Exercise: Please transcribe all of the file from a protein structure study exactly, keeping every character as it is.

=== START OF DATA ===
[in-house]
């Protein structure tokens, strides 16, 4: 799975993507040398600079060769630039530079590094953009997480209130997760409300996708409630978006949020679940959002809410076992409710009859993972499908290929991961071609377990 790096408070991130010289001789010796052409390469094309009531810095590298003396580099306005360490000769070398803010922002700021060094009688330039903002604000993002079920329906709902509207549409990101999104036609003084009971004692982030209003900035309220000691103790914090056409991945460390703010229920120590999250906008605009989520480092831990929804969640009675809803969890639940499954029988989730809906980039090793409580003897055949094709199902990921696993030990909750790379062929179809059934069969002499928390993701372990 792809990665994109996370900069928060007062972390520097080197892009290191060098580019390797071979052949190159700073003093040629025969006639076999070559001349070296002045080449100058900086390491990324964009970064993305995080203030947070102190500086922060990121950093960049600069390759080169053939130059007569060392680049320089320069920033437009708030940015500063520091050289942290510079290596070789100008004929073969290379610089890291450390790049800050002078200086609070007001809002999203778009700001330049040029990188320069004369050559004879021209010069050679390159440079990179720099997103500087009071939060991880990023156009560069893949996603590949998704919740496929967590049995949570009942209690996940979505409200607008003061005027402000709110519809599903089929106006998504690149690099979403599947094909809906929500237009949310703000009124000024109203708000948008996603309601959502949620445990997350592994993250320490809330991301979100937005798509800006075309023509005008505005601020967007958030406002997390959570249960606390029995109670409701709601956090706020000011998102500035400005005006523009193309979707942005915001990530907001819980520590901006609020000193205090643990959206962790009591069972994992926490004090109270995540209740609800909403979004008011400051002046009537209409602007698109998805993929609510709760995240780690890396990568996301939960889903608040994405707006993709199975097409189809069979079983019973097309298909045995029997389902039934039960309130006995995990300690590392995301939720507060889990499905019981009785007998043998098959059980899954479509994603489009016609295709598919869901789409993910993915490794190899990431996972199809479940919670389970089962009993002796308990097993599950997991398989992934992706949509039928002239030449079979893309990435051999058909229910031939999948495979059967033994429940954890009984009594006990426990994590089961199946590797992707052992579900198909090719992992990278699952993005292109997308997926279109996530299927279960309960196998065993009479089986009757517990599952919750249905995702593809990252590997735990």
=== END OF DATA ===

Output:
[in-house]
């Protein structure tokens, strides 16, 4: 799975993507040398600079060769630039530079590094953009997480209130997760409300996708409630978006949020679940959002809410076992409710009859993972499908290929991961071609377990 790096408070991130010289001789010796052409390469094309009531810095590298003396580099306005360490000769070398803010922002700021060094009688330039903002604000993002079920329906709902509207549409990101999104036609003084009971004692982030209003900035309220000691103790914090056409991945460390703010229920120590999250906008605009989520480092831990929804969640009675809803969890639940499954029988989730809906980039090793409580003897055949094709199902990921696993030990909750790379062929179809059934069969002499928390993701372990 792809990665994109996370900069928060007062972390520097080197892009290191060098580019390797071979052949190159700073003093040629025969006639076999070559001349070296002045080449100058900086390491990324964009970064993305995080203030947070102190500086922060990121950093960049600069390759080169053939130059007569060392680049320089320069920033437009708030940015500063520091050289942290510079290596070789100008004929073969290379610089890291450390790049800050002078200086609070007001809002999203778009700001330049040029990188320069004369050559004879021209010069050679390159440079990179720099997103500087009071939060991880990023156009560069893949996603590949998704919740496929967590049995949570009942209690996940979505409200607008003061005027402000709110519809599903089929106006998504690149690099979403599947094909809906929500237009949310703000009124000024109203708000948008996603309601959502949620445990997350592994993250320490809330991301979100937005798509800006075309023509005008505005601020967007958030406002997390959570249960606390029995109670409701709601956090706020000011998102500035400005005006523009193309979707942005915001990530907001819980520590901006609020000193205090643990959206962790009591069972994992926490004090109270995540209740609800909403979004008011400051002046009537209409602007698109998805993929609510709760995240780690890396990568996301939960889903608040994405707006993709199975097409189809069979079983019973097309298909045995029997389902039934039960309130006995995990300690590392995301939720507060889990499905019981009785007998043998098959059980899954479509994603489009016609295709598919869901789409993910993915490794190899990431996972199809479940919670389970089962009993002796308990097993599950997991398989992934992706949509039928002239030449079979893309990435051999058909229910031939999948495979059967033994429940954890009984009594006990426990994590089961199946590797992707052992579900198909090719992992990278699952993005292109997308997926279109996530299927279960309960196998065993009479089986009757517990599952919750249905995702593809990252590997735990």